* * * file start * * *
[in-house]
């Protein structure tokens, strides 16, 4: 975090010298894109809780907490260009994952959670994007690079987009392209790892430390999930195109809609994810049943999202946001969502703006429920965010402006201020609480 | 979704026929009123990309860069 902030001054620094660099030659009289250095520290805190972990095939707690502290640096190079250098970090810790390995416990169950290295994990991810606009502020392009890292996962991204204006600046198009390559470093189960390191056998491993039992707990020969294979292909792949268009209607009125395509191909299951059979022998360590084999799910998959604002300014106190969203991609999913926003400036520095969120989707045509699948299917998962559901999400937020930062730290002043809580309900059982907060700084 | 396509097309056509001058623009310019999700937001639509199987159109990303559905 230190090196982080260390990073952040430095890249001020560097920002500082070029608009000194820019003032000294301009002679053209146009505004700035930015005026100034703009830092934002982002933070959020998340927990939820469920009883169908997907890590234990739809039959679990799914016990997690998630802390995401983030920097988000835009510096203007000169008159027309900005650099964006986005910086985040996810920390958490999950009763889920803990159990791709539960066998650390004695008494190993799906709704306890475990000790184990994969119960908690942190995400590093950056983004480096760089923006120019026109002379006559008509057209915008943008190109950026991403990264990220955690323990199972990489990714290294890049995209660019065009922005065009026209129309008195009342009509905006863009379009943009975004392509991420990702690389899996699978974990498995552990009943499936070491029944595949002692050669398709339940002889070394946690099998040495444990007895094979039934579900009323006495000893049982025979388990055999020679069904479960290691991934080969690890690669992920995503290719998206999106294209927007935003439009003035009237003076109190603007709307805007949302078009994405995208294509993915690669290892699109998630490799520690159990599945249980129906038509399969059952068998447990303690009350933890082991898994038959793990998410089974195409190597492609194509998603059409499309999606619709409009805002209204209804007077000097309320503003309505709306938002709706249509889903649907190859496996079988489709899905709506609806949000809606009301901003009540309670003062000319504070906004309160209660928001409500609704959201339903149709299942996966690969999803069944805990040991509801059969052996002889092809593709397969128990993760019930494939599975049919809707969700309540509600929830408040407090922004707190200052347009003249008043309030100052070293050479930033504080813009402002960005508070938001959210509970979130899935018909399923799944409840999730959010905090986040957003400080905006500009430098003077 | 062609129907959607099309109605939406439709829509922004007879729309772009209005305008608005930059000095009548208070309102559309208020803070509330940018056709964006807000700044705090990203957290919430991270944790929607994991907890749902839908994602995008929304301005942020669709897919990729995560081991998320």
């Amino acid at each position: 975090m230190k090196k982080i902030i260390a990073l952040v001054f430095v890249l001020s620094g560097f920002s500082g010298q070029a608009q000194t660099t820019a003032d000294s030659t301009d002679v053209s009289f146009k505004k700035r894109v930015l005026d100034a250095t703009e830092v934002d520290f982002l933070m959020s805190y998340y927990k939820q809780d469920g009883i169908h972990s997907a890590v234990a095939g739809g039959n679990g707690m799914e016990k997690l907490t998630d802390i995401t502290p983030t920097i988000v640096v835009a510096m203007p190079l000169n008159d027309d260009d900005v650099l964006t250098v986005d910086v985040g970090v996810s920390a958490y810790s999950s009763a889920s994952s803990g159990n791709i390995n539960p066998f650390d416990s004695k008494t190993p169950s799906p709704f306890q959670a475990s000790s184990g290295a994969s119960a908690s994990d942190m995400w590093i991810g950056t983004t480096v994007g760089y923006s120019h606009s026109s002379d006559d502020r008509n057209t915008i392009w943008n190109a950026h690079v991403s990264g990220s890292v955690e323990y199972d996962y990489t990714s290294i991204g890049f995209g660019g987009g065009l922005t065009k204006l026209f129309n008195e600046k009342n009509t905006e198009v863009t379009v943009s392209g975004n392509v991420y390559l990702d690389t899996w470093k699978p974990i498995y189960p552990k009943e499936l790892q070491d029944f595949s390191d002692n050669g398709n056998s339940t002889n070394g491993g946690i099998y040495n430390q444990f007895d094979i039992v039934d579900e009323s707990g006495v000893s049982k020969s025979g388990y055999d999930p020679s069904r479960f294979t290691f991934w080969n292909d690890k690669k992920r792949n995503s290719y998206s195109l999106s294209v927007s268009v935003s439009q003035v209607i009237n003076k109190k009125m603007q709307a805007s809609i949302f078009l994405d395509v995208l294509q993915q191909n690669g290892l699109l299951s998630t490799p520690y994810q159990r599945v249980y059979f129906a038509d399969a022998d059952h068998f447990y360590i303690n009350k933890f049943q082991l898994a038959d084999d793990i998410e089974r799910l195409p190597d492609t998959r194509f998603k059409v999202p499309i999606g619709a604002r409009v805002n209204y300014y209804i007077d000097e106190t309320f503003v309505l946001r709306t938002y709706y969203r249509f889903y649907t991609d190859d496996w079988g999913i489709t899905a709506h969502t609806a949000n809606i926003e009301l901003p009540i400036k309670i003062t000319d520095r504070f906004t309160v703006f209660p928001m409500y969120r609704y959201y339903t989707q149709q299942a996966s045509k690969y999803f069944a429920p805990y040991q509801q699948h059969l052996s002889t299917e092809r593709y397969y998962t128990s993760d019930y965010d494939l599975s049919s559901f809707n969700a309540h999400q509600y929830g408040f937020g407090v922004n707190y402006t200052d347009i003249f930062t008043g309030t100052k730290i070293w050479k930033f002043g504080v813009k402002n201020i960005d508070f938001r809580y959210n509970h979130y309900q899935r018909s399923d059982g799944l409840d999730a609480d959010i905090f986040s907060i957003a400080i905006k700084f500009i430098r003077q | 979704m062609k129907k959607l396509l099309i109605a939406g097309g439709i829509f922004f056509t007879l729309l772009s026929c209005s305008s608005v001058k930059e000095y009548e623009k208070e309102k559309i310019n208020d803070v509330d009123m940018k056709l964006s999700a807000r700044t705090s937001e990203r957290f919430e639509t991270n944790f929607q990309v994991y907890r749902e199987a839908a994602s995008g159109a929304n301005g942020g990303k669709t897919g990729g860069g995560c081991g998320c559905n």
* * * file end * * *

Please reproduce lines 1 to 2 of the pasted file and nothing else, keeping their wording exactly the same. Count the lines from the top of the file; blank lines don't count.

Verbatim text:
[in-house]
């Protein structure tokens, strides 16, 4: 975090010298894109809780907490260009994952959670994007690079987009392209790892430390999930195109809609994810049943999202946001969502703006429920965010402006201020609480 | 979704026929009123990309860069 902030001054620094660099030659009289250095520290805190972990095939707690502290640096190079250098970090810790390995416990169950290295994990991810606009502020392009890292996962991204204006600046198009390559470093189960390191056998491993039992707990020969294979292909792949268009209607009125395509191909299951059979022998360590084999799910998959604002300014106190969203991609999913926003400036520095969120989707045509699948299917998962559901999400937020930062730290002043809580309900059982907060700084 | 396509097309056509001058623009310019999700937001639509199987159109990303559905 230190090196982080260390990073952040430095890249001020560097920002500082070029608009000194820019003032000294301009002679053209146009505004700035930015005026100034703009830092934002982002933070959020998340927990939820469920009883169908997907890590234990739809039959679990799914016990997690998630802390995401983030920097988000835009510096203007000169008159027309900005650099964006986005910086985040996810920390958490999950009763889920803990159990791709539960066998650390004695008494190993799906709704306890475990000790184990994969119960908690942190995400590093950056983004480096760089923006120019026109002379006559008509057209915008943008190109950026991403990264990220955690323990199972990489990714290294890049995209660019065009922005065009026209129309008195009342009509905006863009379009943009975004392509991420990702690389899996699978974990498995552990009943499936070491029944595949002692050669398709339940002889070394946690099998040495444990007895094979039934579900009323006495000893049982025979388990055999020679069904479960290691991934080969690890690669992920995503290719998206999106294209927007935003439009003035009237003076109190603007709307805007949302078009994405995208294509993915690669290892699109998630490799520690159990599945249980129906038509399969059952068998447990303690009350933890082991898994038959793990998410089974195409190597492609194509998603059409499309999606619709409009805002209204209804007077000097309320503003309505709306938002709706249509889903649907190859496996079988489709899905709506609806949000809606009301901003009540309670003062000319504070906004309160209660928001409500609704959201339903149709299942996966690969999803069944805990040991509801059969052996002889092809593709397969128990993760019930494939599975049919809707969700309540509600929830408040407090922004707190200052347009003249008043309030100052070293050479930033504080813009402002960005508070938001959210509970979130899935018909399923799944409840999730959010905090986040957003400080905006500009430098003077 | 062609129907959607099309109605939406439709829509922004007879729309772009209005305008608005930059000095009548208070309102559309208020803070509330940018056709964006807000700044705090990203957290919430991270944790929607994991907890749902839908994602995008929304301005942020669709897919990729995560081991998320």